Nestlé scientists find new metabolic clues to living longer and healthier
Though the “Fountain of Youth” is yet to be discovered, Nestlé scientists are taking the scientific approach to understanding the mysteries of long life and healthy ageing.
Scientists from the Nestlé Research Center, Lausanne, Switzerland, and the Nestlé Institute of Health Sciences, Lausanne, Switzerland, in collaboration with Bologna University, Bologna, Italy, identified for the first time, the molecular footprints of longevity. The current study published in the PLOS ONE journal reports their discovery of the metabolic phenotype of healthy human ageing and longevity.
A total of 396 study volunteers, ranging in age from 21-111 years, were recruited from northern Italy, They were divided into three age groups: centenarians (mean age 101 years) representing the model of healthy ageing; elderly (mean age 70 years); and young adults (mean age 31 years). To assess the influence of parental longevity on health outcomes, the “elderly” age group was divided into two subgroups: the offspring of non long-lived parents and the offspring of centenarians.
The physical and cognitive health status of study volunteers was assessed and blood and urine samples were collected. The blood and urine samples were analyzed with a metabonomics approach (the monitoring of individual metabolism) to uncover metabolic signatures of the ageing process.
Analysis of the blood samples revealed that specific lipids (glycerophospholipids and sphingolipids) were uniquely altered in centenarians. Centenarians also displayed a set of compounds circulating in remarkably similar levels as the group of young volunteers. These collective changes obesrved in centenarians’ lipid profiles suggest their distinctive ability to adapt and respond to the oxidative and chronic inflammatory conditions which typically occur during ageing, thus favouring longevity.
Interestingly, in the elderly group of volunteers, there were significant metabolic differences between the offspring of centenarians vs. offspring of non long-lived parents. This indicates a distinctive ageing metabolic phenotype for the offspring of longevity parents.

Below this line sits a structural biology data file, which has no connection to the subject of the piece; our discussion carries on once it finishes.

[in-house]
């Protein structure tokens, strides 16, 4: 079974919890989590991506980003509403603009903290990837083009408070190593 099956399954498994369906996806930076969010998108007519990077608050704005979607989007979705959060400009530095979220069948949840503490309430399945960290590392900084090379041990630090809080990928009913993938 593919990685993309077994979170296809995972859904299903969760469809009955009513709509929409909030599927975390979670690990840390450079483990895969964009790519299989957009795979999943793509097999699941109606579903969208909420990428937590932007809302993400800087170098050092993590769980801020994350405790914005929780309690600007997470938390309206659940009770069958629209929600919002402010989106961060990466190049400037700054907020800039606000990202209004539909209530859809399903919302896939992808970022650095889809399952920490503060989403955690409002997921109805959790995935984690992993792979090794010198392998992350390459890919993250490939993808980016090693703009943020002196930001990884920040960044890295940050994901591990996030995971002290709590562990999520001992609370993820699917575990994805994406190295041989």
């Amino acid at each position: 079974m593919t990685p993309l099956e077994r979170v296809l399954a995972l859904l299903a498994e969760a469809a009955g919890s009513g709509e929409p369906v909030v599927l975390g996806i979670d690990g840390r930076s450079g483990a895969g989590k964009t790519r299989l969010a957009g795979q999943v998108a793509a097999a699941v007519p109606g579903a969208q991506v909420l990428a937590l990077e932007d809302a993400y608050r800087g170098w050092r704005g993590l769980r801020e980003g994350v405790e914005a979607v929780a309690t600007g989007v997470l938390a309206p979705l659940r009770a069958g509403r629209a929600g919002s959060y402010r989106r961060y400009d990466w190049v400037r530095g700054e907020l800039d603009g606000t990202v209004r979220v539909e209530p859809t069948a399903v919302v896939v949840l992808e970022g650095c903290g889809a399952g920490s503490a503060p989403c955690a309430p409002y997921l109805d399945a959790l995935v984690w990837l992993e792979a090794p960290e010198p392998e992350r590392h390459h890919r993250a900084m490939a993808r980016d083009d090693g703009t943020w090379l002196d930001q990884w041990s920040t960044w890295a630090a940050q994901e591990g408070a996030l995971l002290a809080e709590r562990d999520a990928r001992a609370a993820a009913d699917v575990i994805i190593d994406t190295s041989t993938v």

Data also revealed that the longevity process deeply affected the structure and composition of the gut microbiota. The observed changes in urinary metabolites of the centenarians suggest that a complex metabolic remodeling occurs, including that of gut microbiota, creating a beneficial balance between inflammatory and anti-inflammatory processes.
These metabolic signatures of longevity and healthy lifespan provide new scientific insight into the healthy ageing phenotype. “Discovering the metabolic phenotype of longevity for the first time is an exciting step in understanding the biological mechanisms of ageing. This knowledge will help us to reveal the key processes necessary for the elderly to maintain good health and live longer,” said Dr. Sebastiano Collino, Nestlé scientist leading the study.
Our newly reported metabolic footprint for longevity needs further validation across different populations and genetic backgrounds. Once validated, this comprehensive knowledge will help us to better understand and assess the influence of nutrition and lifestyle interventions on ageing and longevity,” concluded Dr. Collino.
Nestlé’s ultimate goal is to provide nutrition solutions that help prevent or manage chronic diseases, to promote healthy ageing and optimal quality of life.
Metabolic signatures of extreme longevity in northern Italian centenarians reveal a complex remodeling of lipids, amino acids and gut microbiota metabolism. Sebastiano Collino, Ivan Montoliu, François-Pierre Martin et al. PLOS ONE, 8(3): e56564. doi:10.1371/journal.pone.0056564
Related Studies: Aging Cell. 2012 Dec;11(6):1132-4. doi: 10.1111/acel.12005. Epub 2012 Oct 14